The Mediterranean Way
Research shows that a Mediterranean-style diet rich in fish, whole grains, green leafy vegetables, olives, and nuts helps maintain brain health and may reduce the risk of Alzheimer’s disease. Cook and eat fresh food, savor the taste, enjoy dining with family and friends. A Mediterranean regimen is more than just a diet. It’s a lifestyle, a way of living well.
- How the Mediterranean Diet May Preserve Your Brain Power
- MIND Diet Offers Food for Thought
- Does the MIND Diet Boost Your Memory?
Limit Red Meat
Eating foods high in saturated fats, like red meat, butter and dairy products, are associated with the development of degenerative diseases, including heart disease and Alzheimer’s disease.
Don’t Forget Fish
Fish is a great source of omega-3, the type of fatty acid your body can’t produce, and it’s good for your brain. At least twice a week, eat five ounces of omega-3-rich fish, such as salmon, cod, haddock, tuna or halibut.
Fish isn’t your thing?
Try walnuts, flaxseeds or soybeans instead.
Spinach, kale, broccoli and other leafy green vegetables are rich in many brain-loving nutrients. Blueberries, raspberries and blackberries are packed with antioxidants; they can potentially slow aging in the brain and elsewhere.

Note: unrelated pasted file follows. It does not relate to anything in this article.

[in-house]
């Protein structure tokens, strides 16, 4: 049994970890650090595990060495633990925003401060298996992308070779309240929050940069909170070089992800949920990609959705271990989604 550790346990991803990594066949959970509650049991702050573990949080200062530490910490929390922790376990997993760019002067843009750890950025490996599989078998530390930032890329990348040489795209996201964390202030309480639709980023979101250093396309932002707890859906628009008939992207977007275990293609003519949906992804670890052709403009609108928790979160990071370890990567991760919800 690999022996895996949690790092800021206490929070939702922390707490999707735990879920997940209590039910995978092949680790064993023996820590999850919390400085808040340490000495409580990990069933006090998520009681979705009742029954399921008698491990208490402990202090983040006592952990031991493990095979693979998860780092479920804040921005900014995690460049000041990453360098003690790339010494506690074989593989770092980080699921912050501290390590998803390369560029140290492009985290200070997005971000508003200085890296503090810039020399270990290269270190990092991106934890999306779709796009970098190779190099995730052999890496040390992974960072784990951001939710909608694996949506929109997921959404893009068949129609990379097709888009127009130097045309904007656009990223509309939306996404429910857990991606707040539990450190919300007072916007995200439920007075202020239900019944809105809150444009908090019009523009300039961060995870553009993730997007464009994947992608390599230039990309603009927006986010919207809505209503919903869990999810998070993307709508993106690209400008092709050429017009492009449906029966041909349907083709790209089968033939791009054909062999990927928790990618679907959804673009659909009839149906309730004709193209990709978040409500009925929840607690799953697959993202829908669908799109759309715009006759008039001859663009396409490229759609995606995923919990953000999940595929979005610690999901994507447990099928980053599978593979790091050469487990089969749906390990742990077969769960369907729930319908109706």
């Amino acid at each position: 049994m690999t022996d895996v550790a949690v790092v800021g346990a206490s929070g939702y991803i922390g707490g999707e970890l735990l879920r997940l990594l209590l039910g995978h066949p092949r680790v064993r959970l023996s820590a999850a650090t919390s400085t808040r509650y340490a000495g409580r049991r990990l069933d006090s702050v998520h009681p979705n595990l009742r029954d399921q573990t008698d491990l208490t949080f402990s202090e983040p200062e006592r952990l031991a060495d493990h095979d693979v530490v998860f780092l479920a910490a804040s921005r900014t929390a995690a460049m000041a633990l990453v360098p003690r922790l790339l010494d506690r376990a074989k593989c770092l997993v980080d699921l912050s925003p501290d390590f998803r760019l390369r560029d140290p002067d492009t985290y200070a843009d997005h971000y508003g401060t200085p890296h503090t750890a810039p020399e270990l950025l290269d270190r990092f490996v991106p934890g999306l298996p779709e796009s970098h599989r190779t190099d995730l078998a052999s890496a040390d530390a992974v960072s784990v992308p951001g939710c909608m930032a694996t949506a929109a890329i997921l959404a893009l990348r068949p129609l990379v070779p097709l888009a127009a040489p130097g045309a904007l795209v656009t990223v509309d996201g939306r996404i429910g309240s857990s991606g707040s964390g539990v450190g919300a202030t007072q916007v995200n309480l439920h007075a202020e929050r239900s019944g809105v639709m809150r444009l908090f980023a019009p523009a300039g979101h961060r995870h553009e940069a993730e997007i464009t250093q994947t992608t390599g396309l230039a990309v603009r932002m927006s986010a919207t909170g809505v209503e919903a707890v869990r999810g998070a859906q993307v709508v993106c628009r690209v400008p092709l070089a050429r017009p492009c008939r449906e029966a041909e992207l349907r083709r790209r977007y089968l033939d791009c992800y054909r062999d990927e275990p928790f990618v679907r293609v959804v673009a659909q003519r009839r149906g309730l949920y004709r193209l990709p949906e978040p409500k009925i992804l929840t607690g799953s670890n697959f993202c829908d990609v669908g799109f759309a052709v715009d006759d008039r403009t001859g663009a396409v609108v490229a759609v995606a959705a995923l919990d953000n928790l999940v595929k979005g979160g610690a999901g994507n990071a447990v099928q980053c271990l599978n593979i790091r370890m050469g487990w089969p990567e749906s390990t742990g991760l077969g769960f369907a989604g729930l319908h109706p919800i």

Eat some every day.
Dark chocolate contains flavonoids, which are strong antioxidants. They potentially improve blood flow to the brain and reduce inflammation. Unsweetened cocoa powder offers the greatest benefit, followed by dark chocolate with at least 72 percent cocoa solids.
Spice Up Your Life
Many herbs and spices – such as turmeric, cinnamon and ginger – are packed with antioxidants that may decrease harmful inflammation in the brain and elsewhere. The strong flavors and the bright, intense colors are clues to the benefit hiding inside your spice cabinet.
Coffee, one of the world’s most popular beverages, has been shown to improve memory and potentially decrease your risk of dementia. Up to three cups of black coffee a day are recommended. Black and green teas contain brain-boosting antioxidants; give your tea plenty of time to steep before you drink to get the maximum benefit your brain deserves.
Toast to Your Good Health
Drink red wine in moderation. Resveratrol, found in red wine and the skin of red grapes, is a potent antioxidant. Resveratrol can possibly reduce cell damage associated with aging and may protect against the formation of damaging plaques in the brain. Stick to the maximum recommended daily amounts of one glass for women and two for men. Not a wine drinker? Enjoy red grape juice.
Eat Plenty of Whole Grains
Whole grains, such as oats, barley, and quinoa are rich in many of the B vitamins that work to reduce inflammation of the brain, potentially preserving your memory.
Eat Eggs in Moderation
The protein and vitamins B, D and E in eggs and egg yolks may help to improve memory. You can reap the benefits of these vitamins while keeping your cholesterol to a minimum by mixing whole eggs with egg whites to round out your omelet or scrambled eggs.
The Potential Benefits of Supplements *
A combination of vitamins C (500 mg) and E (400 international units) have shown to be a potential benefit to brain health. Fish oil supplements rich in DHA (up to 1,000 mg per day) are a good alternative for non-fish lovers.